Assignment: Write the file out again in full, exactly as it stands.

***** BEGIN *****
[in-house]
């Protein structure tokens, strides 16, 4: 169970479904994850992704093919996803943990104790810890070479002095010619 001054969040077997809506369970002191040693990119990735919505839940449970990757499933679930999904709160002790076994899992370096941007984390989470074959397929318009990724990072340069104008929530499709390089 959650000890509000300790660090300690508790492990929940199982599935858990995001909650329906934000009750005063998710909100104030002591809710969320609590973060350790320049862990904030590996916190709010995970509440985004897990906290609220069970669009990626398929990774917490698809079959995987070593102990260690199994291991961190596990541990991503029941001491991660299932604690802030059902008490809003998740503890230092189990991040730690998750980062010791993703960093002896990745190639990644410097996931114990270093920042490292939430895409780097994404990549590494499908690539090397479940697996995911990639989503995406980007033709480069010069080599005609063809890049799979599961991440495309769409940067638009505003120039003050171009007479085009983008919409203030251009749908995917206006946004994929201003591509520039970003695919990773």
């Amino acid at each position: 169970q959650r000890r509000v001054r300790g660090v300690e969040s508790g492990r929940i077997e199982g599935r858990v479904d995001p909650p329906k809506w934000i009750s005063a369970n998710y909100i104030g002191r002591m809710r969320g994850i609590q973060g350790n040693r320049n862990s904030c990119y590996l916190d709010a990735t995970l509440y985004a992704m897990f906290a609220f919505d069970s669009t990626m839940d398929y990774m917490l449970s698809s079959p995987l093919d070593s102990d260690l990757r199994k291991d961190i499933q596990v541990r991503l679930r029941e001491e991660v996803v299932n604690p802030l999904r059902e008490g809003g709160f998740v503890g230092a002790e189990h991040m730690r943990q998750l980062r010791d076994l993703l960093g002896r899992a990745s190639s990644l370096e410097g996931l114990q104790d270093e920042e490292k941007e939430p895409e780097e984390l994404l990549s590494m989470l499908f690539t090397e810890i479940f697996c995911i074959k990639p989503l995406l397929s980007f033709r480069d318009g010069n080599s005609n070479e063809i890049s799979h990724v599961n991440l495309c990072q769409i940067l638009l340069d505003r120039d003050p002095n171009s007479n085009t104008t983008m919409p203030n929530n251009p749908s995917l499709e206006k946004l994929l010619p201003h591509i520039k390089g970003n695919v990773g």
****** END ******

[in-house]
């Protein structure tokens, strides 16, 4: 169970479904994850992704093919996803943990104790810890070479002095010619 001054969040077997809506369970002191040693990119990735919505839940449970990757499933679930999904709160002790076994899992370096941007984390989470074959397929318009990724990072340069104008929530499709390089 959650000890509000300790660090300690508790492990929940199982599935858990995001909650329906934000009750005063998710909100104030002591809710969320609590973060350790320049862990904030590996916190709010995970509440985004897990906290609220069970669009990626398929990774917490698809079959995987070593102990260690199994291991961190596990541990991503029941001491991660299932604690802030059902008490809003998740503890230092189990991040730690998750980062010791993703960093002896990745190639990644410097996931114990270093920042490292939430895409780097994404990549590494499908690539090397479940697996995911990639989503995406980007033709480069010069080599005609063809890049799979599961991440495309769409940067638009505003120039003050171009007479085009983008919409203030251009749908995917206006946004994929201003591509520039970003695919990773």
């Amino acid at each position: 169970q959650r000890r509000v001054r300790g660090v300690e969040s508790g492990r929940i077997e199982g599935r858990v479904d995001p909650p329906k809506w934000i009750s005063a369970n998710y909100i104030g002191r002591m809710r969320g994850i609590q973060g350790n040693r320049n862990s904030c990119y590996l916190d709010a990735t995970l509440y985004a992704m897990f906290a609220f919505d069970s669009t990626m839940d398929y990774m917490l449970s698809s079959p995987l093919d070593s102990d260690l990757r199994k291991d961190i499933q596990v541990r991503l679930r029941e001491e991660v996803v299932n604690p802030l999904r059902e008490g809003g709160f998740v503890g230092a002790e189990h991040m730690r943990q998750l980062r010791d076994l993703l960093g002896r899992a990745s190639s990644l370096e410097g996931l114990q104790d270093e920042e490292k941007e939430p895409e780097e984390l994404l990549s590494m989470l499908f690539t090397e810890i479940f697996c995911i074959k990639p989503l995406l397929s980007f033709r480069d318009g010069n080599s005609n070479e063809i890049s799979h990724v599961n991440l495309c990072q769409i940067l638009l340069d505003r120039d003050p002095n171009s007479n085009t104008t983008m919409p203030n929530n251009p749908s995917l499709e206006k946004l994929l010619p201003h591509i520039k390089g970003n695919v990773g």